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People v. Pearson

September 10, 2001

THE PEOPLE OF THE STATE OF ILLINOIS, PLAINTIFF-APPELLEE,
v.
MARLON J. PEARSON, DEFENDANT-APPELLANT.



Appeal from Circuit Court of Macon County No. 98CF1496 Honorable Timothy J. Steadman, Judge Presiding.

The opinion of the court was delivered by: Justice Knecht.

PUBLISHED

After a bench trial in January 1999, the trial court convicted defendant, Marlon Pearson, of armed robbery and armed violence. In March 1999, the trial court sentenced him to concurrent prison terms of 48 years and 20 years, respectively. He appeals, contending (1) the State failed to prove him guilty beyond a reasonable doubt because the victims' identifications of him were contradicted by other evidence, (2) the trial court abused its discretion at sentencing by considering the age of the victim as an aggravating factor when age was an element inherent in the armed violence charge against him, and (3) the 48-year sentence was excessive because he was only 20 years old and had the potential to be rehabilitated.

Defendant also challenges the imposition of a 48-year extended-term sentence (730 ILCS 5/5-8-2(a)(2) (West 1996)) for his conviction of the armed robbery of Gerald Gersmehl based on the trial court's finding the victim was over 60 years of age. 730 ILCS 5/5-5-3.2(b)(4)(ii) (West Supp. 1997). Defendant argues his extended-term sentence must be reduced to a term within the regular sentencing range because section 5-5-3.2(b)(4)(ii) of the Unified Code of Corrections (Unified Code) (730 ILCS 5/5-5-3.2(b)(4)(ii) (West Supp. 1997)) violates the fifth amendment's due process clause (U.S. Const., amend. V) and the sixth amendment's notice and jury trial guarantees (U.S. Const., amend. VI) according to Apprendi v. New Jersey, 530 U.S. 466, 147 L. Ed. 2d 435, 120 S. Ct. 2348 (2000), and Jones v. United States, 526 U.S. 227, 143 L. Ed. 2d 311, 119 S. Ct. 1215 (1999). We affirm.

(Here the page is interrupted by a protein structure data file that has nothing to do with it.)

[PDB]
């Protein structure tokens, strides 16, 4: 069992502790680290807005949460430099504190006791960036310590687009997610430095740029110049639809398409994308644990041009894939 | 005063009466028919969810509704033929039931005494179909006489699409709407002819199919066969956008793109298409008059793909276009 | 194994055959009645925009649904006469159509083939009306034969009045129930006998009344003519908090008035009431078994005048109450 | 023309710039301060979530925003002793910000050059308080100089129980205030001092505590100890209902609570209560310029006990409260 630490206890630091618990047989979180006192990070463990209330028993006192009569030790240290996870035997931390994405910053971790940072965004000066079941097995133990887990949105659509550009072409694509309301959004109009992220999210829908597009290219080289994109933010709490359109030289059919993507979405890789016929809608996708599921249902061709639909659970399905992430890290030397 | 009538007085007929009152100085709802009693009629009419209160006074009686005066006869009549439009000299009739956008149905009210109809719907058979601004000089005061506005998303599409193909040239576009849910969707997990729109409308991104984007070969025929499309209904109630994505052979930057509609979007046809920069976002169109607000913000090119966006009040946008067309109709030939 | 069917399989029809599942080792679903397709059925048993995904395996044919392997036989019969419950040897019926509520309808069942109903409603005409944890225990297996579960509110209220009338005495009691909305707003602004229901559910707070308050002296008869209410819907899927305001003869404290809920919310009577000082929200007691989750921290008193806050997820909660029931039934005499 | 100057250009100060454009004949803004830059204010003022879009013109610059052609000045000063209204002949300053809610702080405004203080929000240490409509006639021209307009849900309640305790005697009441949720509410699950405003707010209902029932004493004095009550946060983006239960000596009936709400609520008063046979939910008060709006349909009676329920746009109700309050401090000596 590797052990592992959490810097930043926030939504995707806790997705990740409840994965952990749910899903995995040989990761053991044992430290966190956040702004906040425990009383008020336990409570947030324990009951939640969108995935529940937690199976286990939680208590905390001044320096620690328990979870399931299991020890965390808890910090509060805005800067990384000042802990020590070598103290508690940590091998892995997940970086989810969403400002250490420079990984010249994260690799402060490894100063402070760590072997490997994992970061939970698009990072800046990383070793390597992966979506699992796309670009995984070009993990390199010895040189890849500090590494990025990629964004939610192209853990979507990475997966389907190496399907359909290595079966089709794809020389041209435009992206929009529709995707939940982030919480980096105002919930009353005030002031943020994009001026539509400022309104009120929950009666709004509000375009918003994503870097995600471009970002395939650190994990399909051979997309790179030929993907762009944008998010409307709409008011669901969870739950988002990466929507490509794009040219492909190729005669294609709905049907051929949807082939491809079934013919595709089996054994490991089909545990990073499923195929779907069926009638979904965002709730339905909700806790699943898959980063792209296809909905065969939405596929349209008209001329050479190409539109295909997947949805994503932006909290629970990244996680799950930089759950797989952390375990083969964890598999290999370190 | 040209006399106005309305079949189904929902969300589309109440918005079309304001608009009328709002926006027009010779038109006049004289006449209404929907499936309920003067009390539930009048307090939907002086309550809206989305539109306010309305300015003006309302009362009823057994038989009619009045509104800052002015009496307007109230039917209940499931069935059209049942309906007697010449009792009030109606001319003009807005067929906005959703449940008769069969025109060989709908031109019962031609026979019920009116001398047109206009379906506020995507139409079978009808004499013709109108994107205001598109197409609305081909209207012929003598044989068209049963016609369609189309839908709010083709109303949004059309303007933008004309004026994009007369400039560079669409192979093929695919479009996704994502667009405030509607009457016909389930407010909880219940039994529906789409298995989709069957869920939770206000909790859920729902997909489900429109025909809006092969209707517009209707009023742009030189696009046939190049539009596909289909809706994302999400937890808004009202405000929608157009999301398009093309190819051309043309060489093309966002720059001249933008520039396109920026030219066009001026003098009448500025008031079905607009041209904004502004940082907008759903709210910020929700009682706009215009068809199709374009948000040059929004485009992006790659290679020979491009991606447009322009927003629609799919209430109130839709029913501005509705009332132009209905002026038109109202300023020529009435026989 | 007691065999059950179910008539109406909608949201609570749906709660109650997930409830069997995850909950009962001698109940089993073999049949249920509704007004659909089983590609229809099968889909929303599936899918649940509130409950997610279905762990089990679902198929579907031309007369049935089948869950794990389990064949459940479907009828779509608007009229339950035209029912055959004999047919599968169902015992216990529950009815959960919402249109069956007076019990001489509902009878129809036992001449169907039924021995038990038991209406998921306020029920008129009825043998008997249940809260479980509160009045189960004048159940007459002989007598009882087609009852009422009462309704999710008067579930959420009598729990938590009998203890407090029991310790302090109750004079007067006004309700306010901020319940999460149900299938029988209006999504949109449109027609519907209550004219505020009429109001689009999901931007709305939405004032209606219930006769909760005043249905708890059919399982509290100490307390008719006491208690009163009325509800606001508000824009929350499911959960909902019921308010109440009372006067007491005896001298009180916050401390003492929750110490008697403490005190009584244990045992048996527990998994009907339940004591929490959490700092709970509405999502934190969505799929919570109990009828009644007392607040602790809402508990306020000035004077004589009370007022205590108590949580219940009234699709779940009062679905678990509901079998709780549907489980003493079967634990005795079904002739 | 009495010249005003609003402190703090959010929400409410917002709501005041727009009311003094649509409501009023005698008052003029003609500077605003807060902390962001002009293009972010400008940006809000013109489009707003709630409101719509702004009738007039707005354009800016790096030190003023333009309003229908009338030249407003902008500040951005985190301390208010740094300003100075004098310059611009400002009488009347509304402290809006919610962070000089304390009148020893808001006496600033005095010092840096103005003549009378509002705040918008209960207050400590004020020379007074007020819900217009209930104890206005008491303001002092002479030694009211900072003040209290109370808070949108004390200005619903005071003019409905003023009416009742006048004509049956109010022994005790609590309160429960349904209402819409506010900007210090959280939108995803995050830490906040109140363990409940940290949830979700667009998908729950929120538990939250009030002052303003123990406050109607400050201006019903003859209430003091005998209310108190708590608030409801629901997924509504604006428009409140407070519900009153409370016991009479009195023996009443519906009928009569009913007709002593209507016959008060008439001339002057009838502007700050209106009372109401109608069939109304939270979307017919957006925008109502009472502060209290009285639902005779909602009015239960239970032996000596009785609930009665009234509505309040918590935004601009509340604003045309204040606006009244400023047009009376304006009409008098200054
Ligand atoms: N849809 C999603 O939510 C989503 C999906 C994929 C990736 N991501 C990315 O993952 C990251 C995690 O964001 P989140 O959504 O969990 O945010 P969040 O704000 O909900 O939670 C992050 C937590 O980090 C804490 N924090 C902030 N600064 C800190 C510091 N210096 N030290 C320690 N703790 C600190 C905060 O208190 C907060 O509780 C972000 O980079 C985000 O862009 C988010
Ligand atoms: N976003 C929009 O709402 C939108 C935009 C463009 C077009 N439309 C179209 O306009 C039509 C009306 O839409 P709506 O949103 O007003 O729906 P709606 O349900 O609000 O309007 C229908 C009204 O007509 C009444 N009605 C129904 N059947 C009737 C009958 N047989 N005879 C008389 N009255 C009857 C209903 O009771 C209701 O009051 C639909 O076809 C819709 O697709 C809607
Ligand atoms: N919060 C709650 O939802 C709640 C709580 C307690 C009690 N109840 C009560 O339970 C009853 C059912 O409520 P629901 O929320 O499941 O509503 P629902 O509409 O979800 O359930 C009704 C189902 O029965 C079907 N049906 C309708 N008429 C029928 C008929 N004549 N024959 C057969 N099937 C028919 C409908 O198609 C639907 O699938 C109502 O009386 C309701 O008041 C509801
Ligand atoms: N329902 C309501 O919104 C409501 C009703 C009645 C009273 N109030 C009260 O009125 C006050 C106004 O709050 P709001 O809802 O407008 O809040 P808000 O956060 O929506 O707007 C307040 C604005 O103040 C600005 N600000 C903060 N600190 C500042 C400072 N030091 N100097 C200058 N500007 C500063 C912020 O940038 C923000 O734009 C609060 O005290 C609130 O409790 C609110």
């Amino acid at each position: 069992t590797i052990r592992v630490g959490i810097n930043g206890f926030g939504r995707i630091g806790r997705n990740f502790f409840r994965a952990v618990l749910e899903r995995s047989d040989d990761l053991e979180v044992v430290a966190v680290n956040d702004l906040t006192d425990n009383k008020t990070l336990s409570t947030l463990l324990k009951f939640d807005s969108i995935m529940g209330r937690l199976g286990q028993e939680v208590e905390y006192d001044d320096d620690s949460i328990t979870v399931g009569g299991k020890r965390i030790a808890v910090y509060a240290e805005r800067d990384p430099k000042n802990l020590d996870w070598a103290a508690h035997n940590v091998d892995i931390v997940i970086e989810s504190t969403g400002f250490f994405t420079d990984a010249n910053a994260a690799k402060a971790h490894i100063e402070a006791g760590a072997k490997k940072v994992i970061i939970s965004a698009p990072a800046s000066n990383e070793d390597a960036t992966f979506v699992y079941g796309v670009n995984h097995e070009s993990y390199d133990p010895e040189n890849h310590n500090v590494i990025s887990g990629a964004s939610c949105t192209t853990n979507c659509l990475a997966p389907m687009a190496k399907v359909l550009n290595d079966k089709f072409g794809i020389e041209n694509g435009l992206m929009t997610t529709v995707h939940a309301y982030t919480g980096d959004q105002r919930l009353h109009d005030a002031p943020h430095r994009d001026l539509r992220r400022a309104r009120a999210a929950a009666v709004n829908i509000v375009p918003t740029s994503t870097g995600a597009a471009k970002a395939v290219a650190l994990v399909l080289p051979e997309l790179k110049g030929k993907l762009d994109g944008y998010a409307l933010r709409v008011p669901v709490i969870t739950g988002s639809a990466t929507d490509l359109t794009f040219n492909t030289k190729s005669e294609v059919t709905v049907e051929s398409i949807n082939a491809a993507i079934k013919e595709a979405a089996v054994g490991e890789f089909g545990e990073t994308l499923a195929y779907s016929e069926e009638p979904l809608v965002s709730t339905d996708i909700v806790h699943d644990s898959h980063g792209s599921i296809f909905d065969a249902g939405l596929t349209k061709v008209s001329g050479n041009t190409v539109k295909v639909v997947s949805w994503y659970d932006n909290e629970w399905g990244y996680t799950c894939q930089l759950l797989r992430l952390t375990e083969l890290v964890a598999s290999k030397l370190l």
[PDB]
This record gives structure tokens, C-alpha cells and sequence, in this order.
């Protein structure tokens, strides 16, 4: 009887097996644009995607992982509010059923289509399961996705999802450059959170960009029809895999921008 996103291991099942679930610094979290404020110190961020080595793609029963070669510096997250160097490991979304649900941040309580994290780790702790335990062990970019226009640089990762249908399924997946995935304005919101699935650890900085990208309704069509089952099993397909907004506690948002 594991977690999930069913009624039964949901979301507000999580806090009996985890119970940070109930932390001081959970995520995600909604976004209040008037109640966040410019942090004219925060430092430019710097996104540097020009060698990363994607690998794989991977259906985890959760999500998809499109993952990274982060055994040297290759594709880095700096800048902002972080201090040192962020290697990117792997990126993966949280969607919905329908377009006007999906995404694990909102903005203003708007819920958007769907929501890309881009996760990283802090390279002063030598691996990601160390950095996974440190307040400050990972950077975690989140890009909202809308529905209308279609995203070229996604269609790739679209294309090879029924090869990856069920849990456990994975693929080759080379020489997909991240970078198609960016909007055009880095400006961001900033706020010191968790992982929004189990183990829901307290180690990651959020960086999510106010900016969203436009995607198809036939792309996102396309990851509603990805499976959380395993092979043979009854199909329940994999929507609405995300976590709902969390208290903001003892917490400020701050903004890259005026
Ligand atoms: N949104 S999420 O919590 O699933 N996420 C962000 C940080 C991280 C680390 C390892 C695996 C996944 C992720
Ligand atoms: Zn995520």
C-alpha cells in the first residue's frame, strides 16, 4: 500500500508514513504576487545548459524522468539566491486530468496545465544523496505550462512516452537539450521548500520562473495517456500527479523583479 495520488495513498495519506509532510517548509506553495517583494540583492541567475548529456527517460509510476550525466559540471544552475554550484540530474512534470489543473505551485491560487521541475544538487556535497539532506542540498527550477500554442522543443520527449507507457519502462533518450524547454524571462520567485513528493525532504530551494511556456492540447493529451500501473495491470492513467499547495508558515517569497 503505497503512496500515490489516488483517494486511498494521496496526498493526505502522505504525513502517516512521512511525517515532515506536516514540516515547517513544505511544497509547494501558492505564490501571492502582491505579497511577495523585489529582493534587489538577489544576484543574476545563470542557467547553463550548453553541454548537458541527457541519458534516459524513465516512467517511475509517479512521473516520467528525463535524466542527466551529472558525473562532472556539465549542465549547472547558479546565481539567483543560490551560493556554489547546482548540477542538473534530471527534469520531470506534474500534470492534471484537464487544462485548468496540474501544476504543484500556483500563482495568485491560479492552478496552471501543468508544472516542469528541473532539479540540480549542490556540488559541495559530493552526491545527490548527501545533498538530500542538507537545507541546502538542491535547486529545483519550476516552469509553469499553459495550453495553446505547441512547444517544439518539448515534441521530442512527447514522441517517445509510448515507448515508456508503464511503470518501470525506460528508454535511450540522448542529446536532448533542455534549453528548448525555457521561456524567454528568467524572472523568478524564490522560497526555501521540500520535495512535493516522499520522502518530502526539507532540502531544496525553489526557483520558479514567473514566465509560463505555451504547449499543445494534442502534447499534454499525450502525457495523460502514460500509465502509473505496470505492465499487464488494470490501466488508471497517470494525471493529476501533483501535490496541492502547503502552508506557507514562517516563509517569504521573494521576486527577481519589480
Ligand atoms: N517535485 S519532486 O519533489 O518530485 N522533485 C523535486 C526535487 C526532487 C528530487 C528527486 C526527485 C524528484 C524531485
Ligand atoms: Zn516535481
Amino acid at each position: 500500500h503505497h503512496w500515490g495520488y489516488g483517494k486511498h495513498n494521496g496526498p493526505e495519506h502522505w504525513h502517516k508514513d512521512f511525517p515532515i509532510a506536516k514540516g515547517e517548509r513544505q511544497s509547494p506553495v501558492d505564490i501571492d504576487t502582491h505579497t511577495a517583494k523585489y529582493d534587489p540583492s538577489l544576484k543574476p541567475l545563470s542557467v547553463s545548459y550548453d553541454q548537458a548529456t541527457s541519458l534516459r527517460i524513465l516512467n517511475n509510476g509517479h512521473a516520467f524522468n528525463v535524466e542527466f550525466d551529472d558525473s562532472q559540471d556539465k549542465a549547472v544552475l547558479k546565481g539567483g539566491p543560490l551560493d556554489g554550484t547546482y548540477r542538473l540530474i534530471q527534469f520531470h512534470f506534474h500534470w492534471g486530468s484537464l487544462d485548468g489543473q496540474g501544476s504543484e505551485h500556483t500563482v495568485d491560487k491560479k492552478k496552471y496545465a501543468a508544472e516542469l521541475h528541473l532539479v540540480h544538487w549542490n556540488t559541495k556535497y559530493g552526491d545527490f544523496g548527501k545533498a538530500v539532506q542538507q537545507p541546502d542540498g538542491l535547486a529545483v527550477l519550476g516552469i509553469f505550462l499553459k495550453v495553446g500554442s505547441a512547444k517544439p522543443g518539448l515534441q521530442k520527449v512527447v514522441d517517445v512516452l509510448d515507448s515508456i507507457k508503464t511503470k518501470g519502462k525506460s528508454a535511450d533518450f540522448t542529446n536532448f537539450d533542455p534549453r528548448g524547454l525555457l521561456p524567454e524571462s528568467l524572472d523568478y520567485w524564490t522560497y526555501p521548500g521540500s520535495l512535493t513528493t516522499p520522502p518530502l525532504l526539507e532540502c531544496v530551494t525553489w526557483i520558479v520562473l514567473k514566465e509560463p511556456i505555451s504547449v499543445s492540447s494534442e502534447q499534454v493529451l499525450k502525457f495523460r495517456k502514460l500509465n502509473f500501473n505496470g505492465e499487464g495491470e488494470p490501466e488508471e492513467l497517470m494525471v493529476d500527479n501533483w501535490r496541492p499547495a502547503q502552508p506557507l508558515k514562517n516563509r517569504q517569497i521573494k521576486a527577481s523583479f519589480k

Gerald and Nina Gersmehl, the victims, both testified at trial. At the time of the incident in question, Gerald was 80 years old and Nina was 81. On October 1, 1998, at about 9 a.m., they were standing next to each other in the garage at their residence in Decatur when a man, whom they both identified in court as defendant, approached them and walked through the open door of the garage. When he was only two to four feet from them he produced a black, small-caliber revolver and demanded their money. There were no cars in the garage to obstruct their view of defendant. After Gerald handed defendant his wallet, defendant stepped close to Nina where he placed his hand on her shoulder and, cocking the hammer on the revolver, held the barrel only 3 to 12 inches from her head. He then ordered her to go inside the house and get her purse.

Nina did not move even though defendant threatened to kill her several times. Nina instead asked defendant to take the money from Gerald's wallet and return it to him. Defendant responded by calling Nina a "bitch" and shoved her into the wall of the garage. Nina was propelled about eight feet. She hit the wall and fell to the floor, where she ended up on her hands and knees. Defendant then left the garage. Gerald saw him turn and walk away at a fast pace down the street.